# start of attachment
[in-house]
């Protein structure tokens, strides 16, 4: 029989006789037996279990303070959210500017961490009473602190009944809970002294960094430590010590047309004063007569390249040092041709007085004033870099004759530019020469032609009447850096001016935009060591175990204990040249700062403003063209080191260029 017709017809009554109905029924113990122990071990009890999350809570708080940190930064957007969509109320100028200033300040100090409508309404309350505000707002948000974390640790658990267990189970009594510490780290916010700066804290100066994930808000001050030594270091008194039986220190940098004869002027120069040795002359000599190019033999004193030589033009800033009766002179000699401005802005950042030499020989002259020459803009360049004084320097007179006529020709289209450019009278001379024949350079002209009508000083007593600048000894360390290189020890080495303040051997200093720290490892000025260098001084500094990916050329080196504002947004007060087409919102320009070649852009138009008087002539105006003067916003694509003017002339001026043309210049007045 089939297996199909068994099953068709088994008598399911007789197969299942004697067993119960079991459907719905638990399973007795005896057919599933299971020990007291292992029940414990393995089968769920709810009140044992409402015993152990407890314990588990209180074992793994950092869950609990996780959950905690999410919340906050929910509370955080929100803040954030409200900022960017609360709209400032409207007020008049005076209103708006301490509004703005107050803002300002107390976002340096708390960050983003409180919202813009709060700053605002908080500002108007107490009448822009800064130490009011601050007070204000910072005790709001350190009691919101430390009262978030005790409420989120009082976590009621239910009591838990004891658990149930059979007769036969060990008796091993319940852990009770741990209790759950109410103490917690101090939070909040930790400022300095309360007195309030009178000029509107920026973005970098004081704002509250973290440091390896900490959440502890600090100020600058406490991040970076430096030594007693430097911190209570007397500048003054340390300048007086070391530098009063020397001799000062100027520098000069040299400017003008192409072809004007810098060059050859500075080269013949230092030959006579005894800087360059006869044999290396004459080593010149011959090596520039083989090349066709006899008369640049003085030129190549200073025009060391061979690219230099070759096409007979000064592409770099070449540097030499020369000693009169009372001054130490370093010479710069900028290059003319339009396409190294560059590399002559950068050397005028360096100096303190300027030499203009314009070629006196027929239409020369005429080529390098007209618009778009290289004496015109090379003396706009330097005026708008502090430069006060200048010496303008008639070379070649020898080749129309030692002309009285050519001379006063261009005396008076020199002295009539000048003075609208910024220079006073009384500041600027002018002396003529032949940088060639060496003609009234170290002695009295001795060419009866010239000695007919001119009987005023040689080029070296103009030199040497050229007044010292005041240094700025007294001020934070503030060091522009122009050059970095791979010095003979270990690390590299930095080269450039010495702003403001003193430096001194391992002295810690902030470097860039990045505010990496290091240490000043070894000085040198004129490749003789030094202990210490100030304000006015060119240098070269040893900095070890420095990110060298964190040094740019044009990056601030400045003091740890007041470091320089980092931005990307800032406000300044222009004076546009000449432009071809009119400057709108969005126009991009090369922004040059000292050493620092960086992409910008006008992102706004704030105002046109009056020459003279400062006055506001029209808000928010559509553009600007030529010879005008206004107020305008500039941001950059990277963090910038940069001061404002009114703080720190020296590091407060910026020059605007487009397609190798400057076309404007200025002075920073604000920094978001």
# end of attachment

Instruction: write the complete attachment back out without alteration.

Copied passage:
[in-house]
């Protein structure tokens, strides 16, 4: 029989006789037996279990303070959210500017961490009473602190009944809970002294960094430590010590047309004063007569390249040092041709007085004033870099004759530019020469032609009447850096001016935009060591175990204990040249700062403003063209080191260029 017709017809009554109905029924113990122990071990009890999350809570708080940190930064957007969509109320100028200033300040100090409508309404309350505000707002948000974390640790658990267990189970009594510490780290916010700066804290100066994930808000001050030594270091008194039986220190940098004869002027120069040795002359000599190019033999004193030589033009800033009766002179000699401005802005950042030499020989002259020459803009360049004084320097007179006529020709289209450019009278001379024949350079002209009508000083007593600048000894360390290189020890080495303040051997200093720290490892000025260098001084500094990916050329080196504002947004007060087409919102320009070649852009138009008087002539105006003067916003694509003017002339001026043309210049007045 089939297996199909068994099953068709088994008598399911007789197969299942004697067993119960079991459907719905638990399973007795005896057919599933299971020990007291292992029940414990393995089968769920709810009140044992409402015993152990407890314990588990209180074992793994950092869950609990996780959950905690999410919340906050929910509370955080929100803040954030409200900022960017609360709209400032409207007020008049005076209103708006301490509004703005107050803002300002107390976002340096708390960050983003409180919202813009709060700053605002908080500002108007107490009448822009800064130490009011601050007070204000910072005790709001350190009691919101430390009262978030005790409420989120009082976590009621239910009591838990004891658990149930059979007769036969060990008796091993319940852990009770741990209790759950109410103490917690101090939070909040930790400022300095309360007195309030009178000029509107920026973005970098004081704002509250973290440091390896900490959440502890600090100020600058406490991040970076430096030594007693430097911190209570007397500048003054340390300048007086070391530098009063020397001799000062100027520098000069040299400017003008192409072809004007810098060059050859500075080269013949230092030959006579005894800087360059006869044999290396004459080593010149011959090596520039083989090349066709006899008369640049003085030129190549200073025009060391061979690219230099070759096409007979000064592409770099070449540097030499020369000693009169009372001054130490370093010479710069900028290059003319339009396409190294560059590399002559950068050397005028360096100096303190300027030499203009314009070629006196027929239409020369005429080529390098007209618009778009290289004496015109090379003396706009330097005026708008502090430069006060200048010496303008008639070379070649020898080749129309030692002309009285050519001379006063261009005396008076020199002295009539000048003075609208910024220079006073009384500041600027002018002396003529032949940088060639060496003609009234170290002695009295001795060419009866010239000695007919001119009987005023040689080029070296103009030199040497050229007044010292005041240094700025007294001020934070503030060091522009122009050059970095791979010095003979270990690390590299930095080269450039010495702003403001003193430096001194391992002295810690902030470097860039990045505010990496290091240490000043070894000085040198004129490749003789030094202990210490100030304000006015060119240098070269040893900095070890420095990110060298964190040094740019044009990056601030400045003091740890007041470091320089980092931005990307800032406000300044222009004076546009000449432009071809009119400057709108969005126009991009090369922004040059000292050493620092960086992409910008006008992102706004704030105002046109009056020459003279400062006055506001029209808000928010559509553009600007030529010879005008206004107020305008500039941001950059990277963090910038940069001061404002009114703080720190020296590091407060910026020059605007487009397609190798400057076309404007200025002075920073604000920094978001």